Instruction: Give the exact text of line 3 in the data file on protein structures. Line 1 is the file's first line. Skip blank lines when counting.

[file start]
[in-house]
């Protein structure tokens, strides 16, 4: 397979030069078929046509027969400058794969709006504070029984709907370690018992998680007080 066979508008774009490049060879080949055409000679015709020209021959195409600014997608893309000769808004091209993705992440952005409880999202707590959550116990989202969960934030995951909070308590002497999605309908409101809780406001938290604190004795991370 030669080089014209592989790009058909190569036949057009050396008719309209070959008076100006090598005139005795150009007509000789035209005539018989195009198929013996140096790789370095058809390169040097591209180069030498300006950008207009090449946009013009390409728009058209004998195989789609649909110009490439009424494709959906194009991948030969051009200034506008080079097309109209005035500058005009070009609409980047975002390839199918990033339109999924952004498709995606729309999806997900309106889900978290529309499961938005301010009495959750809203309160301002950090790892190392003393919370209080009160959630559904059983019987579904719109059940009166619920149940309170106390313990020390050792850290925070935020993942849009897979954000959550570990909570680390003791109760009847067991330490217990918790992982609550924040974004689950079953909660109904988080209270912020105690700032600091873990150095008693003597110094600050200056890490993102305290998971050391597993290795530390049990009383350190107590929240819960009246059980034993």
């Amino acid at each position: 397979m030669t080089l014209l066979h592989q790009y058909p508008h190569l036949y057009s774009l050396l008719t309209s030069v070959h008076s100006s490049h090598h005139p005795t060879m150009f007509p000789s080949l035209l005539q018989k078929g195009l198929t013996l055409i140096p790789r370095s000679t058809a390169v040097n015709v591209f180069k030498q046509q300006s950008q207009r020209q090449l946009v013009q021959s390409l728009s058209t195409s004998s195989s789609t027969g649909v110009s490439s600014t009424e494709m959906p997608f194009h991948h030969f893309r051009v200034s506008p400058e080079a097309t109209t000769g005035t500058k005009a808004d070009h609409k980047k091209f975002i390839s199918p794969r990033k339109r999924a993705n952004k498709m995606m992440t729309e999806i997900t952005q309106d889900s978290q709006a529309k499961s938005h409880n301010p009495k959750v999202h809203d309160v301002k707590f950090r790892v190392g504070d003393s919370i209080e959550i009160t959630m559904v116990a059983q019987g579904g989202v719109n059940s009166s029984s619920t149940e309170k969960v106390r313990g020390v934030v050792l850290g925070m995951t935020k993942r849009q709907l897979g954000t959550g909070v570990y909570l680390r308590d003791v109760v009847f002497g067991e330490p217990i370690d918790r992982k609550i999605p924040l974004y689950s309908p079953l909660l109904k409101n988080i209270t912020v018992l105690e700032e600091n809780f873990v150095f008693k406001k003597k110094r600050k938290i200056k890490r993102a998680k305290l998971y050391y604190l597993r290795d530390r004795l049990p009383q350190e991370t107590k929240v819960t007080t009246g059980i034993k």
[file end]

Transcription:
């Amino acid at each position: 397979m030669t080089l014209l066979h592989q790009y058909p508008h190569l036949y057009s774009l050396l008719t309209s030069v070959h008076s100006s490049h090598h005139p005795t060879m150009f007509p000789s080949l035209l005539q018989k078929g195009l198929t013996l055409i140096p790789r370095s000679t058809a390169v040097n015709v591209f180069k030498q046509q300006s950008q207009r020209q090449l946009v013009q021959s390409l728009s058209t195409s004998s195989s789609t027969g649909v110009s490439s600014t009424e494709m959906p997608f194009h991948h030969f893309r051009v200034s506008p400058e080079a097309t109209t000769g005035t500058k005009a808004d070009h609409k980047k091209f975002i390839s199918p794969r990033k339109r999924a993705n952004k498709m995606m992440t729309e999806i997900t952005q309106d889900s978290q709006a529309k499961s938005h409880n301010p009495k959750v999202h809203d309160v301002k707590f950090r790892v190392g504070d003393s919370i209080e959550i009160t959630m559904v116990a059983q019987g579904g989202v719109n059940s009166s029984s619920t149940e309170k969960v106390r313990g020390v934030v050792l850290g925070m995951t935020k993942r849009q709907l897979g954000t959550g909070v570990y909570l680390r308590d003791v109760v009847f002497g067991e330490p217990i370690d918790r992982k609550i999605p924040l974004y689950s309908p079953l909660l109904k409101n988080i209270t912020v018992l105690e700032e600091n809780f873990v150095f008693k406001k003597k110094r600050k938290i200056k890490r993102a998680k305290l998971y050391y604190l597993r290795d530390r004795l049990p009383q350190e991370t107590k929240v819960t007080t009246g059980i034993k």